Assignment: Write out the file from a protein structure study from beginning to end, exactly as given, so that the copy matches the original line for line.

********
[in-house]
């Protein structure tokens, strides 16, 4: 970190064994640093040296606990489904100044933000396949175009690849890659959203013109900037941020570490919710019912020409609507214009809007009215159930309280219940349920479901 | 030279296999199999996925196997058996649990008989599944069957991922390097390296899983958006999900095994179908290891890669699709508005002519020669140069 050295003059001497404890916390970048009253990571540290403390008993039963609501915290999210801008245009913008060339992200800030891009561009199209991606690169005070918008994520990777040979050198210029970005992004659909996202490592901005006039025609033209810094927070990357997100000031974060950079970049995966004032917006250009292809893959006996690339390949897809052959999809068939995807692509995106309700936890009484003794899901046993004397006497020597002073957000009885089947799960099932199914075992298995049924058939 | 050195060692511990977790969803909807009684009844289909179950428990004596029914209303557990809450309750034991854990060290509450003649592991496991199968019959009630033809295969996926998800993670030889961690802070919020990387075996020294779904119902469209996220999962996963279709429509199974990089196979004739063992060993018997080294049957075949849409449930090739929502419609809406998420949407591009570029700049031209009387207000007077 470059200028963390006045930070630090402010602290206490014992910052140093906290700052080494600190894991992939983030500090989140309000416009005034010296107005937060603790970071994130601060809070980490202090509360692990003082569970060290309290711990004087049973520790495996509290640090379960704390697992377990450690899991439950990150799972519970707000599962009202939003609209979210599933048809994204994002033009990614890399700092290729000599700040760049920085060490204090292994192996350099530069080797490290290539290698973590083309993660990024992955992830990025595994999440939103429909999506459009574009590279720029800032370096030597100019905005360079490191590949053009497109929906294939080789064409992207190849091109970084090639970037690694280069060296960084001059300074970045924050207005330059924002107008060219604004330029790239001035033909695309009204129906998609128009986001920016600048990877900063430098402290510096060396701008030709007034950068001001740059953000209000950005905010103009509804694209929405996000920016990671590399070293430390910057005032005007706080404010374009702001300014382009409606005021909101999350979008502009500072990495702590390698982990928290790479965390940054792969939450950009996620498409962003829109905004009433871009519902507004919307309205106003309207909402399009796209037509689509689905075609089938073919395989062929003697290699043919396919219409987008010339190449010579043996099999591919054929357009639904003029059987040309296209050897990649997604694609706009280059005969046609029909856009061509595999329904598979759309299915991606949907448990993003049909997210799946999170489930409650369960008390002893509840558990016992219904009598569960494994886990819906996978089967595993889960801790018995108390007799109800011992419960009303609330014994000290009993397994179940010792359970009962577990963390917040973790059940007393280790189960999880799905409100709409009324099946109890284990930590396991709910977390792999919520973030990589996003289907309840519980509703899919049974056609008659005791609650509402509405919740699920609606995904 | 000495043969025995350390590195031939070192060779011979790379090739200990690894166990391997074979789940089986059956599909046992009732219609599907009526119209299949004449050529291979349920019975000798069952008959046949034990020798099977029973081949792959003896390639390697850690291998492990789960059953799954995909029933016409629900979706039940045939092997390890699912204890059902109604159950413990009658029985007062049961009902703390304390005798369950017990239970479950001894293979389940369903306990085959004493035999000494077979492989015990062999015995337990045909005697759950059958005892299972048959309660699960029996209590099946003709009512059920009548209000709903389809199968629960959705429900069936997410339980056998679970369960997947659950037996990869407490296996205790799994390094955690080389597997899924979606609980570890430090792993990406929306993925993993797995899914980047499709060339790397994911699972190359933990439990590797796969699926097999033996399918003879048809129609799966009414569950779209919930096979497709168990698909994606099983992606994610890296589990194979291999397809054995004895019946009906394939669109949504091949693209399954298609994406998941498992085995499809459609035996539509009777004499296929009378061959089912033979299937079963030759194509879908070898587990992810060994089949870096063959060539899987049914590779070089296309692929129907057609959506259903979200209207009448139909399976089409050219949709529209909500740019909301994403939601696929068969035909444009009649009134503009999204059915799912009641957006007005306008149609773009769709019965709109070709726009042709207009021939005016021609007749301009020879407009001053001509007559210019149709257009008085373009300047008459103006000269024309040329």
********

[in-house]
């Protein structure tokens, strides 16, 4: 970190064994640093040296606990489904100044933000396949175009690849890659959203013109900037941020570490919710019912020409609507214009809007009215159930309280219940349920479901 | 030279296999199999996925196997058996649990008989599944069957991922390097390296899983958006999900095994179908290891890669699709508005002519020669140069 050295003059001497404890916390970048009253990571540290403390008993039963609501915290999210801008245009913008060339992200800030891009561009199209991606690169005070918008994520990777040979050198210029970005992004659909996202490592901005006039025609033209810094927070990357997100000031974060950079970049995966004032917006250009292809893959006996690339390949897809052959999809068939995807692509995106309700936890009484003794899901046993004397006497020597002073957000009885089947799960099932199914075992298995049924058939 | 050195060692511990977790969803909807009684009844289909179950428990004596029914209303557990809450309750034991854990060290509450003649592991496991199968019959009630033809295969996926998800993670030889961690802070919020990387075996020294779904119902469209996220999962996963279709429509199974990089196979004739063992060993018997080294049957075949849409449930090739929502419609809406998420949407591009570029700049031209009387207000007077 470059200028963390006045930070630090402010602290206490014992910052140093906290700052080494600190894991992939983030500090989140309000416009005034010296107005937060603790970071994130601060809070980490202090509360692990003082569970060290309290711990004087049973520790495996509290640090379960704390697992377990450690899991439950990150799972519970707000599962009202939003609209979210599933048809994204994002033009990614890399700092290729000599700040760049920085060490204090292994192996350099530069080797490290290539290698973590083309993660990024992955992830990025595994999440939103429909999506459009574009590279720029800032370096030597100019905005360079490191590949053009497109929906294939080789064409992207190849091109970084090639970037690694280069060296960084001059300074970045924050207005330059924002107008060219604004330029790239001035033909695309009204129906998609128009986001920016600048990877900063430098402290510096060396701008030709007034950068001001740059953000209000950005905010103009509804694209929405996000920016990671590399070293430390910057005032005007706080404010374009702001300014382009409606005021909101999350979008502009500072990495702590390698982990928290790479965390940054792969939450950009996620498409962003829109905004009433871009519902507004919307309205106003309207909402399009796209037509689509689905075609089938073919395989062929003697290699043919396919219409987008010339190449010579043996099999591919054929357009639904003029059987040309296209050897990649997604694609706009280059005969046609029909856009061509595999329904598979759309299915991606949907448990993003049909997210799946999170489930409650369960008390002893509840558990016992219904009598569960494994886990819906996978089967595993889960801790018995108390007799109800011992419960009303609330014994000290009993397994179940010792359970009962577990963390917040973790059940007393280790189960999880799905409100709409009324099946109890284990930590396991709910977390792999919520973030990589996003289907309840519980509703899919049974056609008659005791609650509402509405919740699920609606995904 | 000495043969025995350390590195031939070192060779011979790379090739200990690894166990391997074979789940089986059956599909046992009732219609599907009526119209299949004449050529291979349920019975000798069952008959046949034990020798099977029973081949792959003896390639390697850690291998492990789960059953799954995909029933016409629900979706039940045939092997390890699912204890059902109604159950413990009658029985007062049961009902703390304390005798369950017990239970479950001894293979389940369903306990085959004493035999000494077979492989015990062999015995337990045909005697759950059958005892299972048959309660699960029996209590099946003709009512059920009548209000709903389809199968629960959705429900069936997410339980056998679970369960997947659950037996990869407490296996205790799994390094955690080389597997899924979606609980570890430090792993990406929306993925993993797995899914980047499709060339790397994911699972190359933990439990590797796969699926097999033996399918003879048809129609799966009414569950779209919930096979497709168990698909994606099983992606994610890296589990194979291999397809054995004895019946009906394939669109949504091949693209399954298609994406998941498992085995499809459609035996539509009777004499296929009378061959089912033979299937079963030759194509879908070898587990992810060994089949870096063959060539899987049914590779070089296309692929129907057609959506259903979200209207009448139909399976089409050219949709529209909500740019909301994403939601696929068969035909444009009649009134503009999204059915799912009641957006007005306008149609773009769709019965709109070709726009042709207009021939005016021609007749301009020879407009001053001509007559210019149709257009008085373009300047008459103006000269024309040329």